[Web-SIG] WSGI 2.0

Ian Bicking ianb at colorstudy.com
Fri Mar 30 19:42:29 CEST 2007

Phillip J. Eby wrote:
> I was thinking of something a bit simpler; the environ key would be an 
> object that, when called, tells the server that it's okay to resume 
> iteration attempts on the application.  A sort of "put me back on the 
> queue for iteration" call.  The callback would have to be safe to call 
> from any thread at any time, and must not re-enter anything, just 
> re-enable iteration.

OK, that makes sense.  So there's something like 
environ['wsgi.server_resume'] in the environment, and the app yields 
something that indicates a pause, then calls that value to undo the pause?

>>> Ideally, this should be done in a way that's easy for middleware to 
>>> handle; a flush signal should be handled by the middleware *and* 
>>> passed up the chain, while any other async signals would be passed 
>>> directly up the chain (unless it's something like "pause for input" 
>>> and the middleware controls the input).
>>> If we do this right, it should be easier to write middleware that 
>>> works correctly with respect to buffering, since the issues of 
>>> flushing and pausing now become explicit rather than implicit.  (This 
>>> should make it easier to teach/learn as well.)
>> In terms of buffering, I can't think of many cases where it would 
>> matter.  Either the middleware passes back the response with no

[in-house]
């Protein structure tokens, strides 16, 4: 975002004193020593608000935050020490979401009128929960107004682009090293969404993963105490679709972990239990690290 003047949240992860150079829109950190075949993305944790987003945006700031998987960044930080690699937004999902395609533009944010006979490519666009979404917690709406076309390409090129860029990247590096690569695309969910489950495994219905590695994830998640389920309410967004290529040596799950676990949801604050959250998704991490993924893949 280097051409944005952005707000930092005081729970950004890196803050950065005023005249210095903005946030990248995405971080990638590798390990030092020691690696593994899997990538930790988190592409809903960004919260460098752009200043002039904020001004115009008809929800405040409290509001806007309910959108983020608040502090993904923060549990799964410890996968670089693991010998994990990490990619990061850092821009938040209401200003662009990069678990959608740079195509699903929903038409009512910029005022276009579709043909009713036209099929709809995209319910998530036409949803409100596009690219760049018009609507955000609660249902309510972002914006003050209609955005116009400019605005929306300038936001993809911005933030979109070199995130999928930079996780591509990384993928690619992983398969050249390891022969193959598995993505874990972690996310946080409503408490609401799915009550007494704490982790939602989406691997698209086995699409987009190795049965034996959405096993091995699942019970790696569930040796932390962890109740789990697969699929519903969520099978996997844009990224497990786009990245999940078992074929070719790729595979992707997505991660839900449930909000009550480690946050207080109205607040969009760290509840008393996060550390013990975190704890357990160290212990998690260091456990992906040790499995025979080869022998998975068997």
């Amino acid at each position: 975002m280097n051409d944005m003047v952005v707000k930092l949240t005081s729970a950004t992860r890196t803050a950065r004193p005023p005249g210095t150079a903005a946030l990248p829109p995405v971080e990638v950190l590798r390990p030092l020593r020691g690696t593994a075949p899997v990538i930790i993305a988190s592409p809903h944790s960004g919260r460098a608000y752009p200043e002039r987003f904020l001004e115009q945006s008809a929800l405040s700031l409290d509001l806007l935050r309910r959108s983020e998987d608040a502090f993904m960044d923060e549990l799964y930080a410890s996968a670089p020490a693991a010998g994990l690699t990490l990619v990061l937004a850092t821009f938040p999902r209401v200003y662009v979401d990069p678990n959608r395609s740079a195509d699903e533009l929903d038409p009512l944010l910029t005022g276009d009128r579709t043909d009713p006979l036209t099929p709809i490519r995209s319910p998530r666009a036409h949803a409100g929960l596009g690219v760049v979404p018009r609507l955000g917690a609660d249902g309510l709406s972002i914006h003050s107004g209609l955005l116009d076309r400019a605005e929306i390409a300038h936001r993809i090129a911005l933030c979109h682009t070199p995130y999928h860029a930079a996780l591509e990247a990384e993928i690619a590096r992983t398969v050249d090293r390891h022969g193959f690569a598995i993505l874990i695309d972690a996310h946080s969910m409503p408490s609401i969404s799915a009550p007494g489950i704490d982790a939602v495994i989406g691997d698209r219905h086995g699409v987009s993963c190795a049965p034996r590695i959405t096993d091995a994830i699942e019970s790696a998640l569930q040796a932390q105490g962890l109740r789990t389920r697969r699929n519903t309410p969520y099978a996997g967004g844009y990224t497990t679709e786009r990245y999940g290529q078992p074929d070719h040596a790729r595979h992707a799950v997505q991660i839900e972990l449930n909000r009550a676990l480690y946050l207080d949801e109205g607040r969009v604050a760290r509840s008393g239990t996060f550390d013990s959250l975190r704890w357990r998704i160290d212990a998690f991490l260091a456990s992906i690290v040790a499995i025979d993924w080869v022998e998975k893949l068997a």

>> changes, or it needs to consume the entire response body (and probably 
>> headers and maybe status) to do whatever transformation it needs to do.
>> Things like pauses and async signals would ideally be passed upstream, 
>> but flushes and content would all be consumed by the middleware.
> I can't think of any condition where middleware would *not* pass all of 
> these up to its caller.  In the case of a "flush", it needs to first 
> yield any buffered output, but it *must* still yield the flush.

Is there any use to this?  If you are transforming output, the flush is 
unlikely to flush anything; all output will be buffered.

> For example, if you're doing server push, then the app should yield a 
> flush prior to each new content boundary.  If the middleware is doing 
> compression or some such, then it needs to restart encoding after each 
> content boundary, as well as flush the prior encoded output.

I suppose server push is the only place where flush really matters, and 
most output transformations will simply break server push.  As long as 
the async signals are easy to detect (e.g., an integer or tuple) then 
that's fine.

Ian Bicking | ianb at colorstudy.com | http://blog.ianbicking.org
             | Write code, do good | http://topp.openplans.org/careers

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